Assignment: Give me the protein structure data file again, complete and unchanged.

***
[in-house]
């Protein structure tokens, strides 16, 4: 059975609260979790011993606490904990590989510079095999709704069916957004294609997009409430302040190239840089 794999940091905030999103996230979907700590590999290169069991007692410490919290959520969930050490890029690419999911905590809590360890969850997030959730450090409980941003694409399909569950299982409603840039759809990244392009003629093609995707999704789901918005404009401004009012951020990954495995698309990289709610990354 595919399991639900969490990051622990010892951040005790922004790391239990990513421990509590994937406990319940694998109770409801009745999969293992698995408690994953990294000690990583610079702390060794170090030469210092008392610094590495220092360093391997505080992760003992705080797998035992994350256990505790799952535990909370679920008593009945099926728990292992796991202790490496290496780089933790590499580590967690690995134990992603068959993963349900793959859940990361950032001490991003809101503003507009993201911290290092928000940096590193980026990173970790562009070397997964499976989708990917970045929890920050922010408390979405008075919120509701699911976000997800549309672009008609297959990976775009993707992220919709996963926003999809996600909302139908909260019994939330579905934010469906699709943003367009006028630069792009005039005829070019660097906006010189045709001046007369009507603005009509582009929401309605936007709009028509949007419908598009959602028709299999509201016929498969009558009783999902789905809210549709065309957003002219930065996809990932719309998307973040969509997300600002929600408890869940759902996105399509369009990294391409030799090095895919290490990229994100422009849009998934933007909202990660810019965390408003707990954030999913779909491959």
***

[in-house]
């Protein structure tokens, strides 16, 4: 059975609260979790011993606490904990590989510079095999709704069916957004294609997009409430302040190239840089 794999940091905030999103996230979907700590590999290169069991007692410490919290959520969930050490890029690419999911905590809590360890969850997030959730450090409980941003694409399909569950299982409603840039759809990244392009003629093609995707999704789901918005404009401004009012951020990954495995698309990289709610990354 595919399991639900969490990051622990010892951040005790922004790391239990990513421990509590994937406990319940694998109770409801009745999969293992698995408690994953990294000690990583610079702390060794170090030469210092008392610094590495220092360093391997505080992760003992705080797998035992994350256990505790799952535990909370679920008593009945099926728990292992796991202790490496290496780089933790590499580590967690690995134990992603068959993963349900793959859940990361950032001490991003809101503003507009993201911290290092928000940096590193980026990173970790562009070397997964499976989708990917970045929890920050922010408390979405008075919120509701699911976000997800549309672009008609297959990976775009993707992220919709996963926003999809996600909302139908909260019994939330579905934010469906699709943003367009006028630069792009005039005829070019660097906006010189045709001046007369009507603005009509582009929401309605936007709009028509949007419908598009959602028709299999509201016929498969009558009783999902789905809210549709065309957003002219930065996809990932719309998307973040969509997300600002929600408890869940759902996105399509369009990294391409030799090095895919290490990229994100422009849009998934933007909202990660810019965390408003707990954030999913779909491959």